According to a new report released by Democrats on the House Oversight and Reform Committee on Monday. Tom Barrack, a longtime friend and informal adviser to President Donald Trump, worked to modify a major energy speech given in 2016 by then-candidate Trump to be more pro-Middle East.
The reports claims that, when Trump was elected and assumed office just months later in 2017, Barrack also moved to secure powerful roles in the administration, including special envoy to the Middle East and the ambassadorship to the United Arab Emirates, while also pushing for the U.S. to ease restrictions on transferring nuclear technology to Saudi Arabia.
The allegations detailed in the findings, which rely on more than 60,000 pages of documents and statements from whistleblowers, underscore what Democrats say is a far-reaching effort to influence U.S. foreign policy by officials abroad and those at home with close ties to the president. Several federal investigations are still underway to discover any possible foreign influence on the Trump campaign, even after the conclusion of special counsel Robert Mueller’s investigation into Russian interference in the 2016 election.
“Today’s report reveals new and extensive evidence that corroborates Committee whistleblowers and exposes how corporate and foreign interests are using their unique access to advocate for the transfer of U.S. nuclear technology to Saudi Arabia,” Rep. Elijah Cummings (D-Md.), the chairman of the oversight committee, said in a statement. “The American people deserve to know the facts about whether the White House is willing to place the potential profits of the President’s personal friends above the national security of the American people and the universal objective of preventing the spread of nuclear weapons.”
Barrack, who has had significant business relationships in Saudi Arabia and the UAE, released a statement after the report was made public, saying his “engagement in investment and business development throughout the Middle East for the purpose of better aligned Middle East and U.S. objectives are well known, as are his more than four decades of respected relationships throughout the region.”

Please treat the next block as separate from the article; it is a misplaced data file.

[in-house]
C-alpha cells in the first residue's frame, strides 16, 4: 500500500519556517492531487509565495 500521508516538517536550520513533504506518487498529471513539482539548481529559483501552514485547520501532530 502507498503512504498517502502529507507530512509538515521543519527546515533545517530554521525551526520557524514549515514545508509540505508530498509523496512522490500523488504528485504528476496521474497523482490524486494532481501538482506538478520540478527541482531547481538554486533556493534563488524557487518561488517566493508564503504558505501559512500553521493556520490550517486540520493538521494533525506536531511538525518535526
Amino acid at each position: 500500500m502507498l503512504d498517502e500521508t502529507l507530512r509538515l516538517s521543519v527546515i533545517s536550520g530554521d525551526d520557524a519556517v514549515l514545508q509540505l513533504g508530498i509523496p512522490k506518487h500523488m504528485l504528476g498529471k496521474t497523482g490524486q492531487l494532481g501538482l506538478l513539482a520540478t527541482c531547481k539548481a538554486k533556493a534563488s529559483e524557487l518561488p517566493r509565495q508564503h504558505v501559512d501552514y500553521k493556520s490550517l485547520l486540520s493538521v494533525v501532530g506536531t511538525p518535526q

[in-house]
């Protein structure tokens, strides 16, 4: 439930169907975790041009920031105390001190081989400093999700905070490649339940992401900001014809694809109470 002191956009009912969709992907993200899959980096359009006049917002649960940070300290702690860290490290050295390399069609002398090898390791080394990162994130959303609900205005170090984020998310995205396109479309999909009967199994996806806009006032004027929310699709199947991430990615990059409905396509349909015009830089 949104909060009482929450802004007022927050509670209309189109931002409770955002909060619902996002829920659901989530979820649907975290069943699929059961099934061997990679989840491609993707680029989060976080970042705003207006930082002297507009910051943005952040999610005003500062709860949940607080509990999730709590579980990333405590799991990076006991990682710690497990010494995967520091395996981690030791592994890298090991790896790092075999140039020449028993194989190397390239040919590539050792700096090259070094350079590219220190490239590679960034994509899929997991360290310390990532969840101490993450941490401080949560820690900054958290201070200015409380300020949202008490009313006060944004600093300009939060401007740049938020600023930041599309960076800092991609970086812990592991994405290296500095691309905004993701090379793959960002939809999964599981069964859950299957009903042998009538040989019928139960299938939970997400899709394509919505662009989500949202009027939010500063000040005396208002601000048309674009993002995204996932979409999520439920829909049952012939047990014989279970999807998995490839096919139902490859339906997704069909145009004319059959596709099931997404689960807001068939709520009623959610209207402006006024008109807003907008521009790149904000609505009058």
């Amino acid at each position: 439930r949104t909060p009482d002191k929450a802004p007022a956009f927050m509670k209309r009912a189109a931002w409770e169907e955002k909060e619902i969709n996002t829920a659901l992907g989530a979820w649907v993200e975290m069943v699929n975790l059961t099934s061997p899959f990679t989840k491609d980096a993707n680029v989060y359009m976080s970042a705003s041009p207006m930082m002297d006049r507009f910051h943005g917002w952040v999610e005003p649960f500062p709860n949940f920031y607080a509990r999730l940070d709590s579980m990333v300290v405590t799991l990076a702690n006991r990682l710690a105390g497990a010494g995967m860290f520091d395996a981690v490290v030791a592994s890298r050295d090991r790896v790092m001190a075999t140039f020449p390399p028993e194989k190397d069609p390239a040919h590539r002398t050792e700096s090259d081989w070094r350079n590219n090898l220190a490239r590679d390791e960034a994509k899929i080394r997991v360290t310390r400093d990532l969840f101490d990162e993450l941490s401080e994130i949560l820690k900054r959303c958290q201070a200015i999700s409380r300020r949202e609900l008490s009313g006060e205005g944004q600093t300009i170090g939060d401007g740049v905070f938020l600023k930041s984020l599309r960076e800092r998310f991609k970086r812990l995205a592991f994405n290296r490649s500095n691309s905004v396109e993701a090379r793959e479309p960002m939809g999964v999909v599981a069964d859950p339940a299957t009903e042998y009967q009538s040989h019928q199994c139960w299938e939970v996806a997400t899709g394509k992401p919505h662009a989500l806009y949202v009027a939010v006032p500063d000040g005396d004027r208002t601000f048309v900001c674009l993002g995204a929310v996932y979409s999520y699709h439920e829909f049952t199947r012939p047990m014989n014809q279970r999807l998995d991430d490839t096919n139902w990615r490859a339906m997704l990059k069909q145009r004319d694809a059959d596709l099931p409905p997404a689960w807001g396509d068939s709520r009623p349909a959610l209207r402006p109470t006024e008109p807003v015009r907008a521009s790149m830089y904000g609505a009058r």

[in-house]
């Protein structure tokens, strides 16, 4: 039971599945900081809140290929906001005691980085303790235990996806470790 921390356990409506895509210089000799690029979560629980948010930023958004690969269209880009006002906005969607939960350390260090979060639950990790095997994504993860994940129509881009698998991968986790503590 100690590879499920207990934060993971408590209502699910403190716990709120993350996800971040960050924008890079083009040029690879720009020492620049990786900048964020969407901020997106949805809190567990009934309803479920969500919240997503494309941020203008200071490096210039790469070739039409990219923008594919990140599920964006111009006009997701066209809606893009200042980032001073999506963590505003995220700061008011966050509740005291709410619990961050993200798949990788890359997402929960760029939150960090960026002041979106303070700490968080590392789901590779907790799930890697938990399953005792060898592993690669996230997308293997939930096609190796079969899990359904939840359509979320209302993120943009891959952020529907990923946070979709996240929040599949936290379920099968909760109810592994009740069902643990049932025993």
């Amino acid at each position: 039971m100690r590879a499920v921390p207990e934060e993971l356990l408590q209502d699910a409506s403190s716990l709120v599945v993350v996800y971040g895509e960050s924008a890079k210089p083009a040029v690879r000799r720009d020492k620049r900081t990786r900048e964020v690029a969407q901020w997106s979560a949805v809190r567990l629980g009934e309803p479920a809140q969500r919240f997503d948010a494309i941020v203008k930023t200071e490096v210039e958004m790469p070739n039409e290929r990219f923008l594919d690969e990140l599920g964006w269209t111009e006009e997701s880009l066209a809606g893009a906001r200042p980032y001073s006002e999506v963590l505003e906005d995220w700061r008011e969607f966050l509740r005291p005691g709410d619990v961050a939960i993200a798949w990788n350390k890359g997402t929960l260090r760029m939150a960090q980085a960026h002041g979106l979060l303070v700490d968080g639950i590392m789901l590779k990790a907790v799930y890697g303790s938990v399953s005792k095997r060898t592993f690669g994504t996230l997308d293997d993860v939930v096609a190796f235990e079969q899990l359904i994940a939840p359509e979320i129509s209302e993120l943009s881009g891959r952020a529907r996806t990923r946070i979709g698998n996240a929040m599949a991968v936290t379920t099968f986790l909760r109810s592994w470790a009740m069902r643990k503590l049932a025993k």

“Mr. Barrack’s consistent attempts to bridge the divide of tolerance and understanding between these two great cultures is etched in the annals of time,” the statement says. “This is not political it is essential.”
Barrack requested he be interviewed by federal investigators in June as part of their probe, and he has not been accused of any wrongdoing. His spokesman told The Washington Post on Monday that prosecutors say they have no more questions for him, even after the release of the committee’s report.
The report details an instance in 2016 when Trump was preparing to give a major speech on energy policy in North Dakota. Dubbed his “America First” energy plan, Trump hoped to tout his support for the fossil fuel industry. But Barrack reportedly sent a copy of the speech to an associate who was close to the leaders of the UAE for feedback. The man, Rashid Al-Malik, then sent it to Emirati and Saudi officials and shared suggestions to include pro-Persian Gulf language in the speech.
Barrack then passed those changes on to then-Trump campaign chairman Paul Manafort, which included having Trump reference the leaders of the two Middle Eastern nations. Some of the suggestions ultimately made it into Trump’s remarks as he added: “We will work with our Gulf allies to develop a positive energy relationship as part of our anti-terrorism strategy.”
The committee also found that in 2017 Barrack sought several top positions in the White House related to the Middle East. But during that same period, Democrats claim he attempted to use his relationship with the president to advocate on behalf of efforts to transfer American nuclear technology to the Saudis. Any deal likely would have benefited Barrack’s own financial interests.
The report notes that Barrack did not register as a foreign lobbyist at the time, although he says he was not working on behalf of foreign governments.
The Post notes that, though the Trump administration has allowed American energy companies to share some sensitive technology with the Saudis, a full transfer of nuclear schematics has not gone forward. House Democrats released a report centered on those negotiations in February and has been investigating initiatives within the Trump White House to see them through.